Immunotherapy treatment administered early enough can delay the onset of symptoms for people with lymphoma, according to research.
Those who have follicular lymphoma are typically given treatment only once symptoms appear but if the antibody drug rituximab is prescribed at diagnosis, the time the patient spends symptom-free can be extended.
Researchers at University College Hospital in London compared the so-called watch and wait practice with early treatment of rituximab in 463 people with the condition.
Nine in 10 of those who were given the drug immediately, as well as subsequent regular doses, were found to have no symptoms three years later, the scientists said.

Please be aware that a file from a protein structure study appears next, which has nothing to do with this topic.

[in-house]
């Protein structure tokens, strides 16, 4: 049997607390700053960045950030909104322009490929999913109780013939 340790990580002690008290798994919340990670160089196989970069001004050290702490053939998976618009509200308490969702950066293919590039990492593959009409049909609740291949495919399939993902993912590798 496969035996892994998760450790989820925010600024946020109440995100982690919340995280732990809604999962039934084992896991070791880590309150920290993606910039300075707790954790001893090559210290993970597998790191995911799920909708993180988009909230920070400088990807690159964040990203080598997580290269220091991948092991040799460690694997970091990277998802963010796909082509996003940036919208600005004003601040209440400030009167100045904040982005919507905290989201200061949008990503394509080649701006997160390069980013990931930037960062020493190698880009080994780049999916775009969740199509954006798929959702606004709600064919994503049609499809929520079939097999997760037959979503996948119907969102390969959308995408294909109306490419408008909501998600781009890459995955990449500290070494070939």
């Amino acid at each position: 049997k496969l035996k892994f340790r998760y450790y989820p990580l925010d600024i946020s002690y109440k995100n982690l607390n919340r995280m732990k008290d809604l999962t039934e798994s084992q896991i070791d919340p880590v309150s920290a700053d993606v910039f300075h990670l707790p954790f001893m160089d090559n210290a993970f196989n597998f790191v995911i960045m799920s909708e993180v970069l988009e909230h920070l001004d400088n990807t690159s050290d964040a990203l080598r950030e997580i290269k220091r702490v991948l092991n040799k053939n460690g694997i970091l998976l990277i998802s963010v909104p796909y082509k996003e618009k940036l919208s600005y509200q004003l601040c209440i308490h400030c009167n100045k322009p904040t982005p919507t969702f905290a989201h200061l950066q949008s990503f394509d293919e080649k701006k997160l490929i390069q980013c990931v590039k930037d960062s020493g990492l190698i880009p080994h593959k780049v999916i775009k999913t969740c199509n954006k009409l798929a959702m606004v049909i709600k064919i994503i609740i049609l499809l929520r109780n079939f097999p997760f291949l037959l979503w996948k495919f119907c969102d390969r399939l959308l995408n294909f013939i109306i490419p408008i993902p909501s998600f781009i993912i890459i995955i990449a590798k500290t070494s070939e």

Half of the patients in the other group went this long without displaying symptoms, such as enlarged glands, weight loss or tumour growth.
Trial leader Kirit Ardeshna said: “These early trial results are encouraging and increase the options available to lymphoma patients. It is likely this new combination will be adopted as a means of delaying the need for chemotherapy in this group of patients.”
The results were presented at the annual meeting of the American Society for Haematology in Florida.
Kate Law, from the charity Cancer Research UK, which part-funded the research, said: “Chemotherapy can often successfully stop lymphoma from progressing for many years but if the cancer recurs or continues to grow then further chemotherapy may not work as well.
“So being able to delay the need for chemotherapy for as long as possible is an important step forward in managing this generally incurable disease.”